From the Department of Things I’d Love to be in a Position to Comment on First-Hand: If a person earns, say, $477,000, is $75,000 enough of a raise to persuade her to switch jobs?
And: What does the answer say about the newly convened search to replace the aforementioned wage slave, Alison Davis-Blake, until last month dean of the University of Minnesota’s Carlson School of Management?
After five years at Carlson, Davis-Blake started work as dean of the University of Michigan’s Stephen M. Ross School of Business on August 22. A search committee staffed by U of M types and business community leaders, including execs from General Mills, Padilla Speer Beardsley, Custom Research, Inc. and Rothschild North America, is scheduled to recommend candidates by next March.
Davis-Blake’s 2009 U of M salary, according to the Minnesota Daily, was the third-highest among business school deans in the Big Ten. Naturally, university brass are already hinting “market conditions” may force the school to shell out even bigger bucks to replace Davis-Blake.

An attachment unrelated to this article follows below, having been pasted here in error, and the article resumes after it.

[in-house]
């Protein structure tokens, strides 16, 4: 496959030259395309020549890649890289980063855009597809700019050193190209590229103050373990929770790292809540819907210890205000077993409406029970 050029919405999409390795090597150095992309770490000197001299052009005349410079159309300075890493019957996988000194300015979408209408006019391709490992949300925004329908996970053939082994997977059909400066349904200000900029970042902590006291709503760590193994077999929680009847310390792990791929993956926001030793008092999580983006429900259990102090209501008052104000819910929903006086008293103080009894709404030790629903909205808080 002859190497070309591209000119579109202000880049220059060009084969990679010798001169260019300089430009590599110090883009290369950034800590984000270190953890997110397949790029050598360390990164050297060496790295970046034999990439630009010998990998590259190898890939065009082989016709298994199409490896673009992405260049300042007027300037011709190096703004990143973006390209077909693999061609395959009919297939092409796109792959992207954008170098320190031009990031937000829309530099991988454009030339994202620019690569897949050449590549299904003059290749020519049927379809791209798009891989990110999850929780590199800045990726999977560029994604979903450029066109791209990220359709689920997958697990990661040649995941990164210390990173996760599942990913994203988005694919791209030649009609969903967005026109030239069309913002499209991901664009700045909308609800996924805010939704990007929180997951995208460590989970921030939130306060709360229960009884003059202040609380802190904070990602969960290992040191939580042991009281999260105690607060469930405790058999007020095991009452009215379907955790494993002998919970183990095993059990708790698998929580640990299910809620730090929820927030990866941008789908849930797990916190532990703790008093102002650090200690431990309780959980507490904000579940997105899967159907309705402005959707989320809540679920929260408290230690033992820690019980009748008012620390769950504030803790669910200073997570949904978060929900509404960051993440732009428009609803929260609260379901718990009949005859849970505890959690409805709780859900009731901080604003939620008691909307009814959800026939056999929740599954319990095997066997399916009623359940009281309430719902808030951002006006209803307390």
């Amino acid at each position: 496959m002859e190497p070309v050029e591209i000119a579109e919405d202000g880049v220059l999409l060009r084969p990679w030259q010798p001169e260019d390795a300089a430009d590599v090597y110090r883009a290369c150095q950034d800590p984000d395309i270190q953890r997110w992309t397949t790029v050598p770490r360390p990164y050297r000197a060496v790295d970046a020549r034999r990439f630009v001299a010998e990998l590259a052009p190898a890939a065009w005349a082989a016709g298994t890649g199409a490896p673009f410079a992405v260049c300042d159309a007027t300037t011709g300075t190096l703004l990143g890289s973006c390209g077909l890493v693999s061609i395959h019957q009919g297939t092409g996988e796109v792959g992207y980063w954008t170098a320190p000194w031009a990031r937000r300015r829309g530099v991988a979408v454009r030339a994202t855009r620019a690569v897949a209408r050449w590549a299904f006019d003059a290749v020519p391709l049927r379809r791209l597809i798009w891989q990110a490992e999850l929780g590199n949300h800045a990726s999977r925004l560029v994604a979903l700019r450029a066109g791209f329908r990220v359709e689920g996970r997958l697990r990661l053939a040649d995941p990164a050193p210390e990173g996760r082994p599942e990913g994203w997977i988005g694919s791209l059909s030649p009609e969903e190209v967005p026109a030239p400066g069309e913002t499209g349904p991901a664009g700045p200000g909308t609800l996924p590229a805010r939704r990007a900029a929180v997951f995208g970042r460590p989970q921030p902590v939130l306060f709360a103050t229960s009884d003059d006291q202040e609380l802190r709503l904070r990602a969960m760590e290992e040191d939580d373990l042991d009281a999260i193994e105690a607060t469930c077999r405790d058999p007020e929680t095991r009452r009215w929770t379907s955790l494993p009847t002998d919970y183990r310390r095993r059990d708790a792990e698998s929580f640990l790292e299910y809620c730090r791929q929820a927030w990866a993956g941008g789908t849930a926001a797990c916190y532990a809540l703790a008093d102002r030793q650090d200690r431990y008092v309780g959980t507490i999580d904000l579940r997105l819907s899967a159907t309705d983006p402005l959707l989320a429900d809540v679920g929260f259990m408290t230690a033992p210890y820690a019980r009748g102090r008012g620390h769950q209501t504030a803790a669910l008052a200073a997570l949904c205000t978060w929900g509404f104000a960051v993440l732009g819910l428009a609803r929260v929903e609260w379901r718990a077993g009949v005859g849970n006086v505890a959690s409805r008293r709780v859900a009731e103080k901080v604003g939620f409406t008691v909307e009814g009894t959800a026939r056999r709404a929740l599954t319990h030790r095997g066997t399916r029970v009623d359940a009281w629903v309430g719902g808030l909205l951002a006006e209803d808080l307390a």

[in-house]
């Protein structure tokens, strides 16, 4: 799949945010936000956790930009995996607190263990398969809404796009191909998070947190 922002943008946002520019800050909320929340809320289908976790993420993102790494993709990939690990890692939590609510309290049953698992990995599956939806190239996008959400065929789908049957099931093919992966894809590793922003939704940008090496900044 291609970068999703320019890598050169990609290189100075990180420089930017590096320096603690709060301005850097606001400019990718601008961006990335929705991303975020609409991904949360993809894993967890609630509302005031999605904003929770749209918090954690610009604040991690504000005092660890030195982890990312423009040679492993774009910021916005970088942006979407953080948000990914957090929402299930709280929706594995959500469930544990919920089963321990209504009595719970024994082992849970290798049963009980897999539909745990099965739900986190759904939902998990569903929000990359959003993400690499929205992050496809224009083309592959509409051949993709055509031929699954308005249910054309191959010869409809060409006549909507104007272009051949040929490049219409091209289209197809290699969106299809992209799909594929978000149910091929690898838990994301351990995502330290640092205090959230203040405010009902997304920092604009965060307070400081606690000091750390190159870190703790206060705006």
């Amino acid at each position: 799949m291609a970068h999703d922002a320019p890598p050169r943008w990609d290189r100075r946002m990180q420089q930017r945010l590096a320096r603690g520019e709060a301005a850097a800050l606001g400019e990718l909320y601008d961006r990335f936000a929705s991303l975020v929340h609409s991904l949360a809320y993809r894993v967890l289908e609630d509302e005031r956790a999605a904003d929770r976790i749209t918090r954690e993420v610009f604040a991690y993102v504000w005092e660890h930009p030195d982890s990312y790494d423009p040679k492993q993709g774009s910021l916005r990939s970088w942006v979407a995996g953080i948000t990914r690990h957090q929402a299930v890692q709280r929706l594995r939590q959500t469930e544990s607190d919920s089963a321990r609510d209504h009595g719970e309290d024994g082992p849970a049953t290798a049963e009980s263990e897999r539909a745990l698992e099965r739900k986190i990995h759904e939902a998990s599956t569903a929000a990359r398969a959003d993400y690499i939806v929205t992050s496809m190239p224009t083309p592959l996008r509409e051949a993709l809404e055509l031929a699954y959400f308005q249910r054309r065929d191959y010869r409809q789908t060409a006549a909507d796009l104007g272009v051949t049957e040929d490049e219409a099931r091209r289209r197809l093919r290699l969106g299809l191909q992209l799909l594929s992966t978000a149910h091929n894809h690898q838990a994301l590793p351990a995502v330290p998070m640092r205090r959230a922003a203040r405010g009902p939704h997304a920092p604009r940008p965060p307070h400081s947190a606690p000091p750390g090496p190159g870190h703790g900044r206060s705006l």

Business and medical school leaders, the administrators argue, are particularly expensive because higher ed must compete with corporations to retain them. I don’t know about the competition part, but the fact that Carlson faculty are at the very top of the U of M’s salary scale was confirmed in a very good analysis published by the Daily a year and a half ago.
By Taryn Wobbema and Briana Bierschbach, who is now with Politics in Minnesota, that story reported that Carlson faculty and deans “received, on average, the highest total earnings among the university’s undergraduate, graduate and professional colleges.”
The college employed four associate deans at an average of $306,623 each, six assistant deans earning $170,992 on average, and 96 faculty averaging $194,799.
For the record, the Board of Regents agreed to a salary of $610,000 for new president Eric Kaler — $155,000 more than Bob Bruininks’ last contract.
And one more item for the record, to be filed under bitter ironies: Outgoing dean Davis-Blake’s research and teaching are focused on human resources strategy, according to the University of Michigan announcement of her hiring last February .
“She is an expert in outsourcing arrangements and organizational employment practices such as the use of temporary and contract workers and the design of organizational salary structures,” that university’s provost said.
Somewhere out there a group of downtrodden English department adjuncts is plotting to TP Carlson, provided they can afford both a few rolls of single-ply and gas for the getaway car.